In the first blog, I spent some time defining Faith. Here, I will start with a quick definition of Flesh. The words translated “flesh” (Hebrew, basar; Greek, sarx) have as their basic meaning the physical body. They also both are used in metaphorical sense for the whole person (of which the physical is just a part), human frailty (“he is but flesh”), the transitory nature of the physical (flesh is grass) and also kinship (descendant of David according to the flesh Romans 1:3). In Ezekiel 36:26, God promises that he will give us a heart of flesh (flesh is used as a positive notion of tenderness and sensitivity towards God). The word is used for all of humanity (all flesh) and, of course, the Word was made flesh. Significantly, the Bible does not accept or teach the Greek philosophers’ idea that sarx is inherently evil. Even though the inherent evilness of the flesh is a strong semantic use of the Greek word in its etymology, it is not to be found in the biblical usage. When John says the Word was made flesh there is no thought that the Word was made evil.
The word also has an ethical use, found in Romans 7; Galatians 5; and Philippians 3. It is that use to which my title refers. Ethically defined, the flesh is “that anti-God, self-reliant aspect of all human beings (saved and unsaved alike) that is the seat of sin, engaged in unremitting resistance to the Holy Spirit.”1
Before we get to the NT, the OT emphasizes that God is not basar. A very sharp distinction is drawn that we are flesh, he is not. This is the otherness of Creator vs creation and, as such, indicates the creation’s utter dependence on the creator. So we must begin with Genesis. In the beginning, God created the heavens and the earth (Genesis 1:1)2. The first statement in the first book of the Bible sets forth the concept: God created. As the psalmist later says, this defines our relationship, Know that the LORD, he is God! It is he who made us, and we are his (Psalms 100:3). This is further highlighted by the creation formula “and God said … and it was so”. Creation is not an emanation from God; it is not a “part” without which God is somehow lessened. Creation is the product of God’s will. Later, both Romans 1 and Hebrews 11 point to the fact of creation as both self-evident and indicative of our relationship to God, whether we reject (Romans 1:21) or accept (Hebrews 11:3) him.
The wordings of the accounts indicate a change with the creation of humanity. With the rest of the Heavens and the Earth, it says “God said, ‘let there be …’”. Upon the creation of man, it says “Let us make …” This indicates deliberateness in the creation of man, while still emphasizing the Creator/creature relationship. There is a care towards man shown by this wording that shows a deeper relationship with this creature. The result of the deliberation is that this creature bears God’s image. The image is a huge topic which I touched on in another blog, but suffice for here to say that it speaks of the created relationship between God and man. This relationship is shared – male and female. The biblical summary is, So God created man in his own image, in the image of God he created him; male and female he created them. (Genesis 1:27)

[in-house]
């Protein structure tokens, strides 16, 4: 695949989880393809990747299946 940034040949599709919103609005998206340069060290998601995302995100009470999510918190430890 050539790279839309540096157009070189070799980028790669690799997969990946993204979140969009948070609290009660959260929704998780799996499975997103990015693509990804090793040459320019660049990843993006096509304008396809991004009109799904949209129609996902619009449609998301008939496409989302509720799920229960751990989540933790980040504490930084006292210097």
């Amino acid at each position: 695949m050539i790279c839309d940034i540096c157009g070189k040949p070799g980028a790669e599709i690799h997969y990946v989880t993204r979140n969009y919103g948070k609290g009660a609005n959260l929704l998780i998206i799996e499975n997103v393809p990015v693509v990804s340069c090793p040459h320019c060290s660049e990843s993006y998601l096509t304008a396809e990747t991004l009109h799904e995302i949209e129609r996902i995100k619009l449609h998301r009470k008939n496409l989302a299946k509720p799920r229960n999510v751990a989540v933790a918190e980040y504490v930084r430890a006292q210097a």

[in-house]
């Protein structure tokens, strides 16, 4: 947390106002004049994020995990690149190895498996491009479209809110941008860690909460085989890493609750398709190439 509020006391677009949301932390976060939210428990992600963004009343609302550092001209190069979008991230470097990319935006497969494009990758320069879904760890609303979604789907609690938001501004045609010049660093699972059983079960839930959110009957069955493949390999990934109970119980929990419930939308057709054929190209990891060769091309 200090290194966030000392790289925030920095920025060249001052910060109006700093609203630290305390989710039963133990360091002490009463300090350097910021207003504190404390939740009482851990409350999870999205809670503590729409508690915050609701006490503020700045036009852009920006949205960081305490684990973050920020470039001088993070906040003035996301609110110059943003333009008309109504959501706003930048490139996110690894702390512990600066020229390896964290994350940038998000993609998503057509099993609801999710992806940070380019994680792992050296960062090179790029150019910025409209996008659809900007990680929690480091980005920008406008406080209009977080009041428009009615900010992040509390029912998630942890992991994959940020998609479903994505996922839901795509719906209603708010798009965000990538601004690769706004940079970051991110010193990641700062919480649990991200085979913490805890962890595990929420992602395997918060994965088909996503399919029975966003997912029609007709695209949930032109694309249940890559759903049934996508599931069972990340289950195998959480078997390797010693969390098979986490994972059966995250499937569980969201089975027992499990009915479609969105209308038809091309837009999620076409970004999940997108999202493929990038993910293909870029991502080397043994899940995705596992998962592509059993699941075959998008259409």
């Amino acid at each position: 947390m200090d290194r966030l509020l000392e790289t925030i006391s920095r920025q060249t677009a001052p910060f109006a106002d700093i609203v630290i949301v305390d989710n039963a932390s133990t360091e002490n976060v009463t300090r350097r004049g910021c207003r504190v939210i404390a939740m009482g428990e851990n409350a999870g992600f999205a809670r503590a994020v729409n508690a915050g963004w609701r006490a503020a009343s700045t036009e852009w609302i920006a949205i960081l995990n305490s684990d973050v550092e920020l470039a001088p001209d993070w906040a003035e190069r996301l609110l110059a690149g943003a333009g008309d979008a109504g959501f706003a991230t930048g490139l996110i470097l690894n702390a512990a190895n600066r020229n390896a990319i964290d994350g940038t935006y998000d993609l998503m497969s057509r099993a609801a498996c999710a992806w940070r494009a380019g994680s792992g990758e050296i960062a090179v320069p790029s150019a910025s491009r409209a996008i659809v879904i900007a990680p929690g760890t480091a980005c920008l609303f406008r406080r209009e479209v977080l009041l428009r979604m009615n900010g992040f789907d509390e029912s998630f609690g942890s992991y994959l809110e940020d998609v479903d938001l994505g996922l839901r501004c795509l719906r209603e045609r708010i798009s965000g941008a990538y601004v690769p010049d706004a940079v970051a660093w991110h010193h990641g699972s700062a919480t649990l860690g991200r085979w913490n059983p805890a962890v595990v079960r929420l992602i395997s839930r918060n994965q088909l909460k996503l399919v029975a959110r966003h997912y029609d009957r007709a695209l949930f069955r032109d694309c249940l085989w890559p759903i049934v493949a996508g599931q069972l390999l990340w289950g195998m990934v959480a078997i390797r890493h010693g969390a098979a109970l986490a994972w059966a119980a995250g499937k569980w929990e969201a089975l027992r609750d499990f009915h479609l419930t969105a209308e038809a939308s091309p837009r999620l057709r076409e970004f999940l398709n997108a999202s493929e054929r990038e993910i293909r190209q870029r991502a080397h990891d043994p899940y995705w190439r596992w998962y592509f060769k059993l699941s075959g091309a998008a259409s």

In the account in Genesis 2, God gets even more personal in his creation of man. He is portrayed as the potter working clay into his chosen vessel, his own breath giving life to his creation. He then custom makes a garden for the man and a helper3 corresponding to him. God is the one who acts and man receives as one dependent. In this context, God places the man in the garden and gives him responsibility to tend it and a prohibition. The man, as a dependent creation, is expected to take on the responsibilities and obey the prohibition the creator gave him.
Thinking about the prohibition for a while, it involves the tree of the knowledge of good and evil. Apparently, the knowledge is of ethical awareness. Given that man is limited and cannot know everything absolutely, the tree represents knowledge which is appropriate only for God4. For ethical knowledge, man must depend on Revelation from the one who knows good and evil (Proverbs 30:1-6)5. So, the tending of the garden gives man responsibility and dominion over the rest of creation, but the presence of the tree reminds Adam that even in his dominion he must remain dependent on the Creator.
1 Lawrence, William D. The Traitor in the Gates: The Christian’s Conflict with the Flesh in Stanley D. Toussaint and Charles H. Dyer, eds, Essays in Honor of J. Dwight Pentecost, Chicago, Moody Press, 1986, p. 124
2 On a side issue, note that when God makes his covenant with Israel at Mount Sinai, he calls “heaven and earth as witnesses” (Deuteronomy 4:26; 30:19; 31:28. see also Matthew 5:18). Moses, through whom the covenant came, establishes first off in Genesis that God created the witnesses to the covenant.
3 The word “helper” is significant. In English it can be considered indicating someone lesser or subservient. In the Hebrew this word is used 19 times. In every other use of the term it means either 1) seeking or receiving help or rescue from the LORD or 2) seeking help or rescue from a false god. Genesis 2 is the only time the word is not used for deity but also used as a positive help or rescue from one who is not God. The woman is a divinely appointed source of divine help. I suspect this is an application of the Image of God in Eve.
4 This, I believe, supports my repeated contention that Christianity is not a system of morality and that those in the Church whose commitment is to constantly set up clashes of morality with the culture is really spinning their wheels in a direction that is not the Gospel.
5 Waltke, Bruce K, Genesis: A Commentary, Grand Rapids, Zondervan, 2001, pp. 86, 87